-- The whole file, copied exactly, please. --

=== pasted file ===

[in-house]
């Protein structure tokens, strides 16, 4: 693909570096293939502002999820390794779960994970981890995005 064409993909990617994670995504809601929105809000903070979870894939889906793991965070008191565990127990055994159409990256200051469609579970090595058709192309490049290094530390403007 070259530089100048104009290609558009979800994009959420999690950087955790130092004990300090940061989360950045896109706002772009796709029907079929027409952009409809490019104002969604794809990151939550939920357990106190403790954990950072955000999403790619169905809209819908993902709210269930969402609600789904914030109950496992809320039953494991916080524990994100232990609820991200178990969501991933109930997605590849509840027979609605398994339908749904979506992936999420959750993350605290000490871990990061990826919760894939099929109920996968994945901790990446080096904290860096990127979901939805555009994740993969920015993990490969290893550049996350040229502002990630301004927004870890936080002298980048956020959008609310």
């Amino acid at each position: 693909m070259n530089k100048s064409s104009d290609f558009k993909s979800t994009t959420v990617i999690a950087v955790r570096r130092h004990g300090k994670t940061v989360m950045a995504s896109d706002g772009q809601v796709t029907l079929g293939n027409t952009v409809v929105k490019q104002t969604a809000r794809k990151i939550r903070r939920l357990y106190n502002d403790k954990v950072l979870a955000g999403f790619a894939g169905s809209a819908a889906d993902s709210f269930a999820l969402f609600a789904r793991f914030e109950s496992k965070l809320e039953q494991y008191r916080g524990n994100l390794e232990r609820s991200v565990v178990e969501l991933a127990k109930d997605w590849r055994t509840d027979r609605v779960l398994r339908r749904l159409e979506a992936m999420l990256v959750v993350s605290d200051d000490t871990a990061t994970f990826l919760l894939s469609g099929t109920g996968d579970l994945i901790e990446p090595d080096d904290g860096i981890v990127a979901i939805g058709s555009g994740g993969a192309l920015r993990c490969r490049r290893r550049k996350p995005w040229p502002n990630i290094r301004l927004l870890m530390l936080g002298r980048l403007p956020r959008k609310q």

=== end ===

[in-house]
């Protein structure tokens, strides 16, 4: 693909570096293939502002999820390794779960994970981890995005 064409993909990617994670995504809601929105809000903070979870894939889906793991965070008191565990127990055994159409990256200051469609579970090595058709192309490049290094530390403007 070259530089100048104009290609558009979800994009959420999690950087955790130092004990300090940061989360950045896109706002772009796709029907079929027409952009409809490019104002969604794809990151939550939920357990106190403790954990950072955000999403790619169905809209819908993902709210269930969402609600789904914030109950496992809320039953494991916080524990994100232990609820991200178990969501991933109930997605590849509840027979609605398994339908749904979506992936999420959750993350605290000490871990990061990826919760894939099929109920996968994945901790990446080096904290860096990127979901939805555009994740993969920015993990490969290893550049996350040229502002990630301004927004870890936080002298980048956020959008609310």
């Amino acid at each position: 693909m070259n530089k100048s064409s104009d290609f558009k993909s979800t994009t959420v990617i999690a950087v955790r570096r130092h004990g300090k994670t940061v989360m950045a995504s896109d706002g772009q809601v796709t029907l079929g293939n027409t952009v409809v929105k490019q104002t969604a809000r794809k990151i939550r903070r939920l357990y106190n502002d403790k954990v950072l979870a955000g999403f790619a894939g169905s809209a819908a889906d993902s709210f269930a999820l969402f609600a789904r793991f914030e109950s496992k965070l809320e039953q494991y008191r916080g524990n994100l390794e232990r609820s991200v565990v178990e969501l991933a127990k109930d997605w590849r055994t509840d027979r609605v779960l398994r339908r749904l159409e979506a992936m999420l990256v959750v993350s605290d200051d000490t871990a990061t994970f990826l919760l894939s469609g099929t109920g996968d579970l994945i901790e990446p090595d080096d904290g860096i981890v990127a979901i939805g058709s555009g994740g993969a192309l920015r993990c490969r490049r290893r550049k996350p995005w040229p502002n990630i290094r301004l927004l870890m530390l936080g002298r980048l403007p956020r959008k609310q």